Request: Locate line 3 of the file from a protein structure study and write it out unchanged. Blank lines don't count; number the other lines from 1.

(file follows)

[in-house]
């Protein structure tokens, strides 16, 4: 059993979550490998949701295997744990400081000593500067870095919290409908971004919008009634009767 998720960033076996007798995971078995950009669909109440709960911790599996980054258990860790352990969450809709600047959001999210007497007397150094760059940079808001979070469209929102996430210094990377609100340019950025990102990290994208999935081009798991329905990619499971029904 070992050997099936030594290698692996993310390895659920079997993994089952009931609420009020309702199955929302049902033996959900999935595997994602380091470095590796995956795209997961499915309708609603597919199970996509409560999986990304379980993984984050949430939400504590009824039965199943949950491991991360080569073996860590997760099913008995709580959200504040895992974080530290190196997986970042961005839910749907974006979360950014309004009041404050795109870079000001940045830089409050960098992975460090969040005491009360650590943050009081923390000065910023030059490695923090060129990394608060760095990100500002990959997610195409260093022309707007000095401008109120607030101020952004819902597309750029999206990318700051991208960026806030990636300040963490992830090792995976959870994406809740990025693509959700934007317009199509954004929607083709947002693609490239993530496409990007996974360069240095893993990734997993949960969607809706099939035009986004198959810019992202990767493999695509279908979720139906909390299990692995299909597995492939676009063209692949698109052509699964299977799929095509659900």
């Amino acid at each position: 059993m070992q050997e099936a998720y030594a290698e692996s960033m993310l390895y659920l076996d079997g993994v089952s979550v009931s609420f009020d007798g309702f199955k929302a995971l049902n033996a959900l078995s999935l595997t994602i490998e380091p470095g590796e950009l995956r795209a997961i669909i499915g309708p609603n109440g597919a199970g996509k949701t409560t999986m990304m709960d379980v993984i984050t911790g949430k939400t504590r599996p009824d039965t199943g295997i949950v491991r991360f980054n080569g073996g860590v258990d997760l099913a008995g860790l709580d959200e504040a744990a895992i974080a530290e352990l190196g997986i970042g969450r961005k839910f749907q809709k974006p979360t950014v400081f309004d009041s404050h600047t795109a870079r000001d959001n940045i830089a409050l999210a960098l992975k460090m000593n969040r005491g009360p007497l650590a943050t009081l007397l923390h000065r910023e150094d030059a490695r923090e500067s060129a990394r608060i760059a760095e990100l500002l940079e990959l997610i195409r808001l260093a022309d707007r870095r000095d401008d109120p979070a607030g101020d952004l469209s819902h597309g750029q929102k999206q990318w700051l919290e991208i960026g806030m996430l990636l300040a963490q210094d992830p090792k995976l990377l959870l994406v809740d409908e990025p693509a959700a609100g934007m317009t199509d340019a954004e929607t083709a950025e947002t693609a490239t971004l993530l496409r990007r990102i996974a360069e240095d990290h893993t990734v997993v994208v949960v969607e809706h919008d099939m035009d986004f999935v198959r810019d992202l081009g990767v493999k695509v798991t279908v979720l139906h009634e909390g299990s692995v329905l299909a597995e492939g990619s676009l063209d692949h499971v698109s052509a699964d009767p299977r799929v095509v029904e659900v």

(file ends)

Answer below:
């Amino acid at each position: 059993m070992q050997e099936a998720y030594a290698e692996s960033m993310l390895y659920l076996d079997g993994v089952s979550v009931s609420f009020d007798g309702f199955k929302a995971l049902n033996a959900l078995s999935l595997t994602i490998e380091p470095g590796e950009l995956r795209a997961i669909i499915g309708p609603n109440g597919a199970g996509k949701t409560t999986m990304m709960d379980v993984i984050t911790g949430k939400t504590r599996p009824d039965t199943g295997i949950v491991r991360f980054n080569g073996g860590v258990d997760l099913a008995g860790l709580d959200e504040a744990a895992i974080a530290e352990l190196g997986i970042g969450r961005k839910f749907q809709k974006p979360t950014v400081f309004d009041s404050h600047t795109a870079r000001d959001n940045i830089a409050l999210a960098l992975k460090m000593n969040r005491g009360p007497l650590a943050t009081l007397l923390h000065r910023e150094d030059a490695r923090e500067s060129a990394r608060i760059a760095e990100l500002l940079e990959l997610i195409r808001l260093a022309d707007r870095r000095d401008d109120p979070a607030g101020d952004l469209s819902h597309g750029q929102k999206q990318w700051l919290e991208i960026g806030m996430l990636l300040a963490q210094d992830p090792k995976l990377l959870l994406v809740d409908e990025p693509a959700a609100g934007m317009t199509d340019a954004e929607t083709a950025e947002t693609a490239t971004l993530l496409r990007r990102i996974a360069e240095d990290h893993t990734v997993v994208v949960v969607e809706h919008d099939m035009d986004f999935v198959r810019d992202l081009g990767v493999k695509v798991t279908v979720l139906h009634e909390g299990s692995v329905l299909a597995e492939g990619s676009l063209d692949h499971v698109s052509a699964d009767p299977r799929v095509v029904e659900v």